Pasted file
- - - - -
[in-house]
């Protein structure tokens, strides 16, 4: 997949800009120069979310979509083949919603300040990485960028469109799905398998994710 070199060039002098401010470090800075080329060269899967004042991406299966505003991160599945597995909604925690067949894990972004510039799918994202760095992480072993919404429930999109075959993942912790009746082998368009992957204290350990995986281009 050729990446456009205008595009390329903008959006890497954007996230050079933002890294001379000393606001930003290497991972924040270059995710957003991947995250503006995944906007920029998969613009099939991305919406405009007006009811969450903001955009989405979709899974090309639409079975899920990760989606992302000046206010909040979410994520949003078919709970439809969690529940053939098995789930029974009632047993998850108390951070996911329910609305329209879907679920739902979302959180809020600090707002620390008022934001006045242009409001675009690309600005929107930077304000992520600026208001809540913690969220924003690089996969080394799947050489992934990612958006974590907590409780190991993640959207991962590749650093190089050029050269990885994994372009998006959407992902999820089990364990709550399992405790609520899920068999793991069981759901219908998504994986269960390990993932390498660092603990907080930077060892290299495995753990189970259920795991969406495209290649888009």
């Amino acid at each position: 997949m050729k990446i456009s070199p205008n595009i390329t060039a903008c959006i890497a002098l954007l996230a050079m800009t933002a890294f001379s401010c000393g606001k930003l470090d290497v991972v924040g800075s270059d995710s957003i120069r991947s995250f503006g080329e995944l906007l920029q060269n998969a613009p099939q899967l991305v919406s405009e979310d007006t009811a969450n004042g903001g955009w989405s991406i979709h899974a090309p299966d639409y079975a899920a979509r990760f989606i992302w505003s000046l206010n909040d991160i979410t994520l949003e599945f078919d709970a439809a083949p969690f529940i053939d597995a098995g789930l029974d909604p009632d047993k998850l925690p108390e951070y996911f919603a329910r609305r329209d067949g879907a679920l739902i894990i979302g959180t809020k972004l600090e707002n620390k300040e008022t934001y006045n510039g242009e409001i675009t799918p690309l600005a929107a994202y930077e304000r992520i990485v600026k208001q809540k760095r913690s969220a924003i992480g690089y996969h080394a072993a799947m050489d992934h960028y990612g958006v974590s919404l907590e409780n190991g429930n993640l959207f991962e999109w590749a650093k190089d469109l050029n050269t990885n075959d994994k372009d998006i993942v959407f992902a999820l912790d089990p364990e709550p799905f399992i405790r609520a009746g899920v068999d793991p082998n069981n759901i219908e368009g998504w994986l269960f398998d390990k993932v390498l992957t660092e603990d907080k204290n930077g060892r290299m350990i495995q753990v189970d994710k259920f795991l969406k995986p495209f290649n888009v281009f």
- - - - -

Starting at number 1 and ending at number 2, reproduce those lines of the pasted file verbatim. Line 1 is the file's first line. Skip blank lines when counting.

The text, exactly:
[in-house]
């Protein structure tokens, strides 16, 4: 997949800009120069979310979509083949919603300040990485960028469109799905398998994710 070199060039002098401010470090800075080329060269899967004042991406299966505003991160599945597995909604925690067949894990972004510039799918994202760095992480072993919404429930999109075959993942912790009746082998368009992957204290350990995986281009 050729990446456009205008595009390329903008959006890497954007996230050079933002890294001379000393606001930003290497991972924040270059995710957003991947995250503006995944906007920029998969613009099939991305919406405009007006009811969450903001955009989405979709899974090309639409079975899920990760989606992302000046206010909040979410994520949003078919709970439809969690529940053939098995789930029974009632047993998850108390951070996911329910609305329209879907679920739902979302959180809020600090707002620390008022934001006045242009409001675009690309600005929107930077304000992520600026208001809540913690969220924003690089996969080394799947050489992934990612958006974590907590409780190991993640959207991962590749650093190089050029050269990885994994372009998006959407992902999820089990364990709550399992405790609520899920068999793991069981759901219908998504994986269960390990993932390498660092603990907080930077060892290299495995753990189970259920795991969406495209290649888009």